America - Back Pages

Looking to step back into the 60's with a 70's sound all recorded in 2011? Loved by two generations of fans, America's latest release "Back Pages" continues their staple sound created by leaders Gerry Beckley and Dewey Bunnell. Taking a cue from many other artists, this release is a collection of twelve wonderful interpretations of songs by other songwriters. One can only assume either they have run out of new material or truly felt it necessary to pay tribute to their favorite songwriters.

Unlike several classic artists from their era, these guys can still sing, and the recording glistens with their guitars and is rich with their warm harmonies and silky vocals. The album starts with Paul Simon's "America", albeit a bit corny to start with a song title that is also the name of the band, yet it works so well. Joni Mitchell's well-treaded "Woodstock" is given a smooth sensibility, although with all its beauty, it doesn't live up to the original Joni and subsequent rocking CSN&Y versions. Combining the dreamy textures of the Beach Boys and songwriter Brian Wilson's renditions of "Caroline, No," America holds truer to the Wilson version and provides a laid-back feel on this tune.

Much of Back Pages is glazed with spacious guitars, a round bass, and non-intrusive drums. Vocals are close and enchanting with little dynamics, but a lot of range. These timeless songs are freshened up and are great for traveling or just kicking back with some friends. The Zombies "Time of the Season" is tight and loses the exaggerated reverb that is prevalent on many recordings of the 60's era. James Taylor's "Something in the Way She Moves" really takes the listener back to the 70's with the pedal steel reminiscent of string sections that were common on pop recordings during that time. If there was one track to miss, Niel Young's "On the Way Home" does not carry the angst of either the Buffalo Springfield nor Young's live version. The album closes with Bob Dylan's "My Back Pages", which alone in contrast is totally worth the price of admission. America has taken this to an extraordinary heartfelt level, embellishing the song with a concertina that accompanies a solo grand piano, and superb harmonies. Earlier renditions recorded by the Byrd’s and songwriter Bob Dylan made this song famous, but America has topped them all with their distinct branding.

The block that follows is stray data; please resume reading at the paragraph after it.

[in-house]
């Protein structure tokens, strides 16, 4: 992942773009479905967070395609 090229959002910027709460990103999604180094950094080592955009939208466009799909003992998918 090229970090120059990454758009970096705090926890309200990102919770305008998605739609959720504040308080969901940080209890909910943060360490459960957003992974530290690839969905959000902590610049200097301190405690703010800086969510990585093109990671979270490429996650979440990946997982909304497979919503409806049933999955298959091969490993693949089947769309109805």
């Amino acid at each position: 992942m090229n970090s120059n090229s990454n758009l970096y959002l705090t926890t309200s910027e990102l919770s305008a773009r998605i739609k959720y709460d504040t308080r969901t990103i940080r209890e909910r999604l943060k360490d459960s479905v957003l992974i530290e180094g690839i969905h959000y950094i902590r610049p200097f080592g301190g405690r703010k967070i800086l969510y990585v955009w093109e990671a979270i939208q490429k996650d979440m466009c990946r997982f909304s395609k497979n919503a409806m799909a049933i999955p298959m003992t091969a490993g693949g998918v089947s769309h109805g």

While streaming has become a prefered listening mode for many, for listeners who desire a physical copy containing a fresh take on these tunes will want to pick up the CD. Dedicated America fans will surely want to include this in their collection as it showcases renditions of the group’s favorites in one collection.

Released July 26, 2011.


 Format Info

Compact Disc and digital download.  Also available via streaming platforms.



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 About the Author

Wesley Derbyshire Profile Image

Wesley is a lifelong music enthusiast. He started his career in the recording industry in New York City as an audio engineer, producer, and studio manager. Subsequently he toured across America as a guitarist with the short-lived band Land's Crossing. After many years in the technology sector and amassing a substantial vinyl and CD collection, he delved into immersive audio and created Hi-Res Edition to share with other listeners about the sound quality and discrete mixes available on many formats. He recently upgraded his system to 5.1.4 Dolby Atmos and continues to seek out and share about the best sounding releases.


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